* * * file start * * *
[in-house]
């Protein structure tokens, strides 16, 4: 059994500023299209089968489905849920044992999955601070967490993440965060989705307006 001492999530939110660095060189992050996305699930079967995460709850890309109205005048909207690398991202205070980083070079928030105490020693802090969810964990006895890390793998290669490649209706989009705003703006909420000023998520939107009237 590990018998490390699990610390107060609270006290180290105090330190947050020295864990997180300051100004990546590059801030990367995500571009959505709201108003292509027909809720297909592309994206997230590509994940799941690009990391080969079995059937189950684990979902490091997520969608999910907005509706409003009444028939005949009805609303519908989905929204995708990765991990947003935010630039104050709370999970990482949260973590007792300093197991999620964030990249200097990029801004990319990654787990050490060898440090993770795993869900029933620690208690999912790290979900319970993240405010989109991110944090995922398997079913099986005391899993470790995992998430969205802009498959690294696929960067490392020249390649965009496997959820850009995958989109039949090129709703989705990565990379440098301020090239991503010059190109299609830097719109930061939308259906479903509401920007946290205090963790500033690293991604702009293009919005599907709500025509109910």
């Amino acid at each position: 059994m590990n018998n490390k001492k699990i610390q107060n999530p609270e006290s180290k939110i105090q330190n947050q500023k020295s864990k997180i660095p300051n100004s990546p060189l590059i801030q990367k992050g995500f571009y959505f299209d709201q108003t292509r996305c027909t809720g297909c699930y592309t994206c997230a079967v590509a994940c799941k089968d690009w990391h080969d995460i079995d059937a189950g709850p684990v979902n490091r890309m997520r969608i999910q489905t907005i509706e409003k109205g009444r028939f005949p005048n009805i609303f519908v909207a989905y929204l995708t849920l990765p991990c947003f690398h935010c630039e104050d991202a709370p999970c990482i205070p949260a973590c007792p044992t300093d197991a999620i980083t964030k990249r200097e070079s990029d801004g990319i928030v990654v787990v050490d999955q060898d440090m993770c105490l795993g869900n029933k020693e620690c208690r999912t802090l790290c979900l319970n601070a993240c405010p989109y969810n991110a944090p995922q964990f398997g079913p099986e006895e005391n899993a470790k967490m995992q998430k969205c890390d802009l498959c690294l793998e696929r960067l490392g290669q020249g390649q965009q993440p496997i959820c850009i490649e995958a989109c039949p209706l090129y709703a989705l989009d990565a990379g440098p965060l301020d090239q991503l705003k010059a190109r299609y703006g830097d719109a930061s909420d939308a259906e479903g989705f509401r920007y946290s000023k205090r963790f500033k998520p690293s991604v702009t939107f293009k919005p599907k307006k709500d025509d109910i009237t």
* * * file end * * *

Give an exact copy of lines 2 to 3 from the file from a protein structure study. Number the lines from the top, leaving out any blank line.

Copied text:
């Protein structure tokens, strides 16, 4: 059994500023299209089968489905849920044992999955601070967490993440965060989705307006 001492999530939110660095060189992050996305699930079967995460709850890309109205005048909207690398991202205070980083070079928030105490020693802090969810964990006895890390793998290669490649209706989009705003703006909420000023998520939107009237 590990018998490390699990610390107060609270006290180290105090330190947050020295864990997180300051100004990546590059801030990367995500571009959505709201108003292509027909809720297909592309994206997230590509994940799941690009990391080969079995059937189950684990979902490091997520969608999910907005509706409003009444028939005949009805609303519908989905929204995708990765991990947003935010630039104050709370999970990482949260973590007792300093197991999620964030990249200097990029801004990319990654787990050490060898440090993770795993869900029933620690208690999912790290979900319970993240405010989109991110944090995922398997079913099986005391899993470790995992998430969205802009498959690294696929960067490392020249390649965009496997959820850009995958989109039949090129709703989705990565990379440098301020090239991503010059190109299609830097719109930061939308259906479903509401920007946290205090963790500033690293991604702009293009919005599907709500025509109910």
């Amino acid at each position: 059994m590990n018998n490390k001492k699990i610390q107060n999530p609270e006290s180290k939110i105090q330190n947050q500023k020295s864990k997180i660095p300051n100004s990546p060189l590059i801030q990367k992050g995500f571009y959505f299209d709201q108003t292509r996305c027909t809720g297909c699930y592309t994206c997230a079967v590509a994940c799941k089968d690009w990391h080969d995460i079995d059937a189950g709850p684990v979902n490091r890309m997520r969608i999910q489905t907005i509706e409003k109205g009444r028939f005949p005048n009805i609303f519908v909207a989905y929204l995708t849920l990765p991990c947003f690398h935010c630039e104050d991202a709370p999970c990482i205070p949260a973590c007792p044992t300093d197991a999620i980083t964030k990249r200097e070079s990029d801004g990319i928030v990654v787990v050490d999955q060898d440090m993770c105490l795993g869900n029933k020693e620690c208690r999912t802090l790290c979900l319970n601070a993240c405010p989109y969810n991110a944090p995922q964990f398997g079913p099986e006895e005391n899993a470790k967490m995992q998430k969205c890390d802009l498959c690294l793998e696929r960067l490392g290669q020249g390649q965009q993440p496997i959820c850009i490649e995958a989109c039949p209706l090129y709703a989705l989009d990565a990379g440098p965060l301020d090239q991503l705003k010059a190109r299609y703006g830097d719109a930061s909420d939308a259906e479903g989705f509401r920007y946290s000023k205090r963790f500033k998520p690293s991604v702009t939107f293009k919005p599907k307006k709500d025509d109910i009237t």